Ki No Natora and Ôtomo No Yoshio wrestling

Katsushika Hokusai
1760 - 1849
Ki No Natora and Ôtomo No Yoshio wrestling
c. 1829
Woodblock print, nishiki-e
Shikishiban surimono, 210 x 182 mm

Signed: Saki no Hokusai Iitsu hitsu

Fine impression, printed with precious metallic pigments in gold and silver, very good colour and condition.

This surimono is somewhat atypical in the production of  early 19th century Ukiyo-e, both in the choice of the theme and in the technique. Though the subject is especially unusual for a surimono, it fits perfectly with Hokusai's desire to seek new means of expression. Here we see the influence of his master Katsukawa Shunshō’s theatrical prints, characterized by impressively bold figure types.
The two grappling wrestlers, whose names are written in the cartouche at the upper right, are depicted with a sculptural quality that is truly monumental. Hokusai has also employed sophisticated technical methods, such as the application of powdered gold and silver and a distinctive color palette.

Further impressions of this print are in the Museum of Fine Arts, Boston (accession number 00.1949),  and another, from the Pulverer Collection, Cologne (inv. n. 1020), was shown in Milan in 1999 in the exhibition devoted to Hokusai. See Gian Carlo Calza, Hokusai, il vecchio pazzo per la pittura, Milan 1999; cat. No. V.28.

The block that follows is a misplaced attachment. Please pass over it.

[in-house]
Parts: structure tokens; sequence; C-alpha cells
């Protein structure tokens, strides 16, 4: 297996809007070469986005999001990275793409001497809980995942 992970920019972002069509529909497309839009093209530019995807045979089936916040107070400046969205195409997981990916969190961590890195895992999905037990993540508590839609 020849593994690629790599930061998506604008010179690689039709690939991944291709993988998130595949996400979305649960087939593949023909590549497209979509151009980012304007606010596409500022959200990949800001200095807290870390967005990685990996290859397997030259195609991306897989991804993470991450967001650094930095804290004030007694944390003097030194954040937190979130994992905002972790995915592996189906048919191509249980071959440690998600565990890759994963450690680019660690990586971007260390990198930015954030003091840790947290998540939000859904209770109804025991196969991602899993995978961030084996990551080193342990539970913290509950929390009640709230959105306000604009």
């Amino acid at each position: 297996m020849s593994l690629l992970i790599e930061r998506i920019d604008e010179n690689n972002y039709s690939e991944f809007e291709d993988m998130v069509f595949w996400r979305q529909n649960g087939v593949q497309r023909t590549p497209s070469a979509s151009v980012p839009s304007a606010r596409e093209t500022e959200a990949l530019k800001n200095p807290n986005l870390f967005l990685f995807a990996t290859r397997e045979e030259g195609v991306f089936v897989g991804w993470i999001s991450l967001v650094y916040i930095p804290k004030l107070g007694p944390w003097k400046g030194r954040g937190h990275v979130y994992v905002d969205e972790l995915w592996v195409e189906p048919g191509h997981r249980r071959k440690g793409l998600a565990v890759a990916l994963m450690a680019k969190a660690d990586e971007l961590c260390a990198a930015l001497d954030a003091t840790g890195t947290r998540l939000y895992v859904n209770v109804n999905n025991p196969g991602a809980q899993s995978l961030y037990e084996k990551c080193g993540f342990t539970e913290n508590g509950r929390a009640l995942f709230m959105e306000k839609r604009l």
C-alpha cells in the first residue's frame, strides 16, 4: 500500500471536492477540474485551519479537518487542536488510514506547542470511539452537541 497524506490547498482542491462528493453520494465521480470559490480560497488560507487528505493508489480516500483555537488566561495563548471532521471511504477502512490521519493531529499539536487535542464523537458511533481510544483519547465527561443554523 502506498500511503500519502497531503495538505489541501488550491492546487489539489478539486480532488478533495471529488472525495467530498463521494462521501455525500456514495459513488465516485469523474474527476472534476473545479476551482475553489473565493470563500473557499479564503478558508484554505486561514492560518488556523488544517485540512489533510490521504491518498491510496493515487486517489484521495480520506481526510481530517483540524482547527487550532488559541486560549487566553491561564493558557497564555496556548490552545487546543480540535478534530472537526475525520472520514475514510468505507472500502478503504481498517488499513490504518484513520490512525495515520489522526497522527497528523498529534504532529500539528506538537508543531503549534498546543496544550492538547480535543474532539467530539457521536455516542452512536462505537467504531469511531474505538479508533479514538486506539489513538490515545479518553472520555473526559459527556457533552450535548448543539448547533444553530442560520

A preparatory drawing for this print was in the Vever collection. See Jack Hillier, Japanese Prints and Drawings from the Vever Collection, London 1976; vol. III, no. 760.

Price on application

Katsushika Hokusai, dominated the scene of the art of the Japanese print (Ukiyo-e) in the field of book illustration, drawing and painting. He was born in the Honjo district of Edo. His passion for art began at an early age; he was adopted by an illustrious family of artisans who introduced him to wood engraving. This  influenced his career and at the age of 18 he entered at the studio of Katsukawa Shunso (1726-1793), who specialised in  prints depicting the popular Kabuki  theatre. Under the pseudonym of Shunro, around the 1780s, he got to know artists like Shigemasa (1739-1820) and Kiyonaga (1752-1815) who influenced his drawing of figures. Around 1790 he produced his first important prints which he signed  Kako. He also produced fine Surimono. In 1797 he married and took the name Hokusai, becoming one of the foremost illustrators and artists of Japan. Among his most famous work are the ehon, books of images, as the 15 albums of drawings entitled Manga. The most celebrated of his prints series is The thirty-six views of Mount Fuji, early thirties. Amongst his many pupils: Shinsai, Hokuju, Hokuba, Hokkei, Shigenobu.

Other works of the master